Writing frequency vs other parts

I started on skritters free iOS version today, and I’m already confused by the logic of what it puts in my queue. As far as I can tell i finished the tutorial section where it gave an example of writing, definition, tone and pinyin. Thereafter it seemed to only add new writing tests. The single pinyin/tone/definition would come round in turn big not any new ones. I checked the FAQ and made sure the four types of test were switched on in my account and the review page. I deleted local data and logged back in, then it seemed to start adding new ones, but now the definitions, tones and pinyin don’t match the writing tests, they seem to cover different vocab now. I was hoping to get a slowly growing set of characters and words, and have a roughly even split of writing/def/tone/pinyin. I was expecting to see the same characters in all four categories, so I could learn the pronunciations at the same time as the writing.
Does this sound like a bug or am I just misinterpreting the settings?

Hi @rfairey!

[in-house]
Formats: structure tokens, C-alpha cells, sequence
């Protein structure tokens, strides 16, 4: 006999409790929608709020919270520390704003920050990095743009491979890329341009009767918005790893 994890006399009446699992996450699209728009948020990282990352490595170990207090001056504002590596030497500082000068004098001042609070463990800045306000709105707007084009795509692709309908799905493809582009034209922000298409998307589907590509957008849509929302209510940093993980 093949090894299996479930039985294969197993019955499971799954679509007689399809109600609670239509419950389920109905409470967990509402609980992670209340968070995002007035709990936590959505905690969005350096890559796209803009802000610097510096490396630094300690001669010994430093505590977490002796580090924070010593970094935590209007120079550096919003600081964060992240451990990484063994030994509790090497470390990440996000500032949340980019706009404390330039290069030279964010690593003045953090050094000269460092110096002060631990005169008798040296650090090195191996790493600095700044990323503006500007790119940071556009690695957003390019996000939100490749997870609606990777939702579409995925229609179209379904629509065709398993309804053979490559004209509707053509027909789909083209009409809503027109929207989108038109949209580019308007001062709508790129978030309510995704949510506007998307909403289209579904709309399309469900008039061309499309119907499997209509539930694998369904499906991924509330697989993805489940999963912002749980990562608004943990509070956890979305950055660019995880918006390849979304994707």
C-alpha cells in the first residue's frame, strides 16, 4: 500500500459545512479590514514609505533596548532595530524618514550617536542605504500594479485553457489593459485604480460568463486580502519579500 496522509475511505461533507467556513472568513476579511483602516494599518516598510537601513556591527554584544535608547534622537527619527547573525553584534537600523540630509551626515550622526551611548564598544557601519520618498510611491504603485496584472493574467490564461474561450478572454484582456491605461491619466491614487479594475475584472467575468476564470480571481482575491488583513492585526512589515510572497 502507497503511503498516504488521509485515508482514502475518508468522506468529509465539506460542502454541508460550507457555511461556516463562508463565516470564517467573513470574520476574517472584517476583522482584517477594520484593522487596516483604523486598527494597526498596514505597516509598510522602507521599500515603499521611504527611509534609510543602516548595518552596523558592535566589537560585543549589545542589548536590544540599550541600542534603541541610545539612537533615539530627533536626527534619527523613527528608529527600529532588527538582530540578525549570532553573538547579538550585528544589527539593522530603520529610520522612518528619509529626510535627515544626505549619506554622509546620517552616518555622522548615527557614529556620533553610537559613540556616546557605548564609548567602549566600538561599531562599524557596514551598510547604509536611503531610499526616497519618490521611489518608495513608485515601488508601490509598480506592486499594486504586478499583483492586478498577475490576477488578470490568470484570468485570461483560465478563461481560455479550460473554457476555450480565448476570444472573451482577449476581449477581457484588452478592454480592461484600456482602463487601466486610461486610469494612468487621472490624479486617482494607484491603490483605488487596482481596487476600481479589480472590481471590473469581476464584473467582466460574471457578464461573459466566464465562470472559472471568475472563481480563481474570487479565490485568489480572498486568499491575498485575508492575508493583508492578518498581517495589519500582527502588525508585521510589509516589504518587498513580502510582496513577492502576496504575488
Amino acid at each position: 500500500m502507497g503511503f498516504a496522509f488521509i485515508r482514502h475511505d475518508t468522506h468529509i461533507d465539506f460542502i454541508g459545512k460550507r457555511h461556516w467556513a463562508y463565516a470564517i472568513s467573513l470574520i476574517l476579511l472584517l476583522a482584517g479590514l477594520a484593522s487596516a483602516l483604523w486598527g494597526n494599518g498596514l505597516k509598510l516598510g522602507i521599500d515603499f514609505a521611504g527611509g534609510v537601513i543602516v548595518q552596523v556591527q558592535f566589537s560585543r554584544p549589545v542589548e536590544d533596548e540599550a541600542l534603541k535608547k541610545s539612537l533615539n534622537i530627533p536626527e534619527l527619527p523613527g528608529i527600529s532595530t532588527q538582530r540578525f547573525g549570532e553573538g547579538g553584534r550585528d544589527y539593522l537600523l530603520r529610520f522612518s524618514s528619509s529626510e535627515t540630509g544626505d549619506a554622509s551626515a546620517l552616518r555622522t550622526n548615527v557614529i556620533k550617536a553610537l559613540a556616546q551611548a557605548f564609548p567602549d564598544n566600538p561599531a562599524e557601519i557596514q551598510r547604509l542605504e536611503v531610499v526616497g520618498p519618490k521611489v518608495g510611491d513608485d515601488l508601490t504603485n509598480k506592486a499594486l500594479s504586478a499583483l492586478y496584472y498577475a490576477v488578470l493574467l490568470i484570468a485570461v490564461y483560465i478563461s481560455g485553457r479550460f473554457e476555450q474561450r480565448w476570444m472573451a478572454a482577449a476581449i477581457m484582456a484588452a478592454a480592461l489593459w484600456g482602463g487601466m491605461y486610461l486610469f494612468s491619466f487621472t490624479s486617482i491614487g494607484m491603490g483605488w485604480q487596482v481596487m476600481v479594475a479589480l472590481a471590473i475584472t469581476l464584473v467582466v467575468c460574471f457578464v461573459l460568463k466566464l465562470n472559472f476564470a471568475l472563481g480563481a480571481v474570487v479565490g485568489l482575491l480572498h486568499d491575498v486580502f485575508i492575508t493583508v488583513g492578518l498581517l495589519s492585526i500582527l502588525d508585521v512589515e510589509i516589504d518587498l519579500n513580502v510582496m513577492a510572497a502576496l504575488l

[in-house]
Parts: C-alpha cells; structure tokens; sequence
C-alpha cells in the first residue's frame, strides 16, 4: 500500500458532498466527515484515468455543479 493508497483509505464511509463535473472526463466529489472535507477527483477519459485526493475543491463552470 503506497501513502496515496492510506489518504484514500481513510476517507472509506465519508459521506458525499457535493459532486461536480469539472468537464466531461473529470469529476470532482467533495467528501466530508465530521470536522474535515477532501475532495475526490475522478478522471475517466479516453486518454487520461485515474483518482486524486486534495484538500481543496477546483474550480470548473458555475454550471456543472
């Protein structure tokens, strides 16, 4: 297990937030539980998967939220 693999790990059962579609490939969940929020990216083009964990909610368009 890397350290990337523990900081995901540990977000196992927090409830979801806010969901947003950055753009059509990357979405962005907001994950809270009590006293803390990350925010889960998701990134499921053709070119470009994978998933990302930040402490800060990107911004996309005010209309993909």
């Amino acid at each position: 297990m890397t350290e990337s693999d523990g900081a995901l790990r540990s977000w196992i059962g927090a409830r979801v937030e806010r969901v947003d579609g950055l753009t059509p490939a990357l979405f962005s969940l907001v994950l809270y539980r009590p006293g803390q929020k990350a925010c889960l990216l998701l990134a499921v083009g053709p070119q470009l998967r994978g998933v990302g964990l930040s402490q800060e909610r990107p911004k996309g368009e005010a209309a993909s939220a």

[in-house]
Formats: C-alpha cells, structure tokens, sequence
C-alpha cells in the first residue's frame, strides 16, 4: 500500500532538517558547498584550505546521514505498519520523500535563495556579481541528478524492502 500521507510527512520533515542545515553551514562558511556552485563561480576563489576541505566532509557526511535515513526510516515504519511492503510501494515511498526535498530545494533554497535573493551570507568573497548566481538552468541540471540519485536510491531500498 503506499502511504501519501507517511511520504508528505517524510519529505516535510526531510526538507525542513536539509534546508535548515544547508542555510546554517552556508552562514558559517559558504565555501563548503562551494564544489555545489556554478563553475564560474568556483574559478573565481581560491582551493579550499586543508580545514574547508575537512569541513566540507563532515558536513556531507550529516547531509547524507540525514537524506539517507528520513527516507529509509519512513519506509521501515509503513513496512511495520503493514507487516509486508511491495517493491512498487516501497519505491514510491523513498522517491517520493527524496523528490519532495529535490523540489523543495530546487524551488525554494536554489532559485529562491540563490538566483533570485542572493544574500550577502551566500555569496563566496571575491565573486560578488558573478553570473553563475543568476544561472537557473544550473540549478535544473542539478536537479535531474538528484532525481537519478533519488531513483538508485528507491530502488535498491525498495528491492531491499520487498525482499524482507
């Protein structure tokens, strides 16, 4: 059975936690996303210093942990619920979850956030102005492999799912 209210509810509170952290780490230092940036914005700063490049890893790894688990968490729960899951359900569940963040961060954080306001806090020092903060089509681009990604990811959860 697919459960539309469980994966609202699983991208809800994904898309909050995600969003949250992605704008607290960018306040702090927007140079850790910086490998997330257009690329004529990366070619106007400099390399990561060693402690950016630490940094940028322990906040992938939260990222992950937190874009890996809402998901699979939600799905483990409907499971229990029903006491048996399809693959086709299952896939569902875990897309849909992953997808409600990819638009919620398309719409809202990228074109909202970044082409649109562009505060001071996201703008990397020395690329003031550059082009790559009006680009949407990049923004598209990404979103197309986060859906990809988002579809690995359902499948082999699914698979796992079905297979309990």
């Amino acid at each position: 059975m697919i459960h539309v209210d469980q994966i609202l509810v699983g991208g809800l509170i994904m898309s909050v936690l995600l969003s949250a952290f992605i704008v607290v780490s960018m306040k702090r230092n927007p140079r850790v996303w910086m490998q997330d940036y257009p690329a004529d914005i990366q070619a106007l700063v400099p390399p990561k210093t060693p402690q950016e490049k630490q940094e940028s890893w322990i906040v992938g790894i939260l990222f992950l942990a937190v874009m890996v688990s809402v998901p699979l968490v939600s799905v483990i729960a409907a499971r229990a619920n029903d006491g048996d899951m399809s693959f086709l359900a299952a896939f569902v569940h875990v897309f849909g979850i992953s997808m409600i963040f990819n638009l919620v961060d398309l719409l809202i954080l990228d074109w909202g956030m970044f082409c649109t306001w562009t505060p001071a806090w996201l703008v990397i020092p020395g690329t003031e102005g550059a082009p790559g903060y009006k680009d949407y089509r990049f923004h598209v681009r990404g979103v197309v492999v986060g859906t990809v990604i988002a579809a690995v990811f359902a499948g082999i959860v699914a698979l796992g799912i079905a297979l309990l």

You would only get an even number of reviews split between the four parts if your success rate with each of those parts to review was the same. Since the system is an SRS, you should be seeing more reviews of items you’ve had less success with versus those that you have. It sounds pretty accurate that you would see more writing prompts versus the others, since the other prompt types are typically more easy to recall than writing prompts. I’m not sure what to make of how you are seeing reviews that are covering different vocab however. You can hop on the “My words” page at: www.skritter.com/vocab/mywords to see all of your recent reviews-- if you click on a word you can see it’s scheduling information including when it was last studied, your success rate, and when it’s due next. You could also browse through the contents of your lists to see what has been added, and what will be added next. If checking these it should hopefully fall in line with what’s been added and what is being reviewed.